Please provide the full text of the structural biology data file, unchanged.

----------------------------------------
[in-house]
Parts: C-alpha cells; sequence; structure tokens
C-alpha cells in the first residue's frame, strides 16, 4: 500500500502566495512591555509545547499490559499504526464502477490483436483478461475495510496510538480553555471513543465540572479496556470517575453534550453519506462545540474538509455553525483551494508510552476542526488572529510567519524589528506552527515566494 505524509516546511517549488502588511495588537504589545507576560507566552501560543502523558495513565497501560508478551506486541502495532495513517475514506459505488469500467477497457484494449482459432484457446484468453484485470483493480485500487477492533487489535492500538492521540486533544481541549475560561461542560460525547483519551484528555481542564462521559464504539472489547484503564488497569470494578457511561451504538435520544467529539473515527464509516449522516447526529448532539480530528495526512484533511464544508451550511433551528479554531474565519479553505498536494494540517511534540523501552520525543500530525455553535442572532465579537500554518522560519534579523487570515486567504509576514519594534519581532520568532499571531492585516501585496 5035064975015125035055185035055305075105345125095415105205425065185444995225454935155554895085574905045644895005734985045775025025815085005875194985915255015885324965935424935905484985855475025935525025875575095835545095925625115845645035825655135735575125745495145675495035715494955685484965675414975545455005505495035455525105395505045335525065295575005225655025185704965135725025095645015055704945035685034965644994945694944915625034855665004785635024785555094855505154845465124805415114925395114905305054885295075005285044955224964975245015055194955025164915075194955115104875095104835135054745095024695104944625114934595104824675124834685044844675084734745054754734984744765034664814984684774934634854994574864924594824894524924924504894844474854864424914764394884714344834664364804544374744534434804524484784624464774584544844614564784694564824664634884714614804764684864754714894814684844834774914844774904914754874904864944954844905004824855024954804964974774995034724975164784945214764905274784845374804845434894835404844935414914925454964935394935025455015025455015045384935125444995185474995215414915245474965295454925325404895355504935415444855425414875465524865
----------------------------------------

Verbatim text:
[in-house]
Parts: C-alpha cells; sequence; structure tokens
C-alpha cells in the first residue's frame, strides 16, 4: 500500500502566495512591555509545547499490559499504526464502477490483436483478461475495510496510538480553555471513543465540572479496556470517575453534550453519506462545540474538509455553525483551494508510552476542526488572529510567519524589528506552527515566494 505524509516546511517549488502588511495588537504589545507576560507566552501560543502523558495513565497501560508478551506486541502495532495513517475514506459505488469500467477497457484494449482459432484457446484468453484485470483493480485500487477492533487489535492500538492521540486533544481541549475560561461542560460525547483519551484528555481542564462521559464504539472489547484503564488497569470494578457511561451504538435520544467529539473515527464509516449522516447526529448532539480530528495526512484533511464544508451550511433551528479554531474565519479553505498536494494540517511534540523501552520525543500530525455553535442572532465579537500554518522560519534579523487570515486567504509576514519594534519581532520568532499571531492585516501585496 5035064975015125035055185035055305075105345125095415105205425065185444995225454935155554895085574905045644895005734985045775025025815085005875194985915255015885324965935424935905484985855475025935525025875575095835545095925625115845645035825655135735575125745495145675495035715494955685484965675414975545455005505495035455525105395505045335525065295575005225655025185704965135725025095645015055704945035685034965644994945694944915625034855665004785635024785555094855505154845465124805415114925395114905305054885295075005285044955224964975245015055194955025164915075194955115104875095104835135054745095024695104944625114934595104824675124834685044844675084734745054754734984744765034664814984684774934634854994574864924594824894524924924504894844474854864424914764394884714344834664364804544374744534434804524484784624464774584544844614564784694564824664634884714614804764684864754714894814684844834774914844774904914754874904864944954844905004824855024954804964974774995034724975164784945214764905274784845374804845434894835404844935414914925454964935394935025455015025455015045384935125444995185474995215414915245474965295454925325404895355504935415444855425414875465524865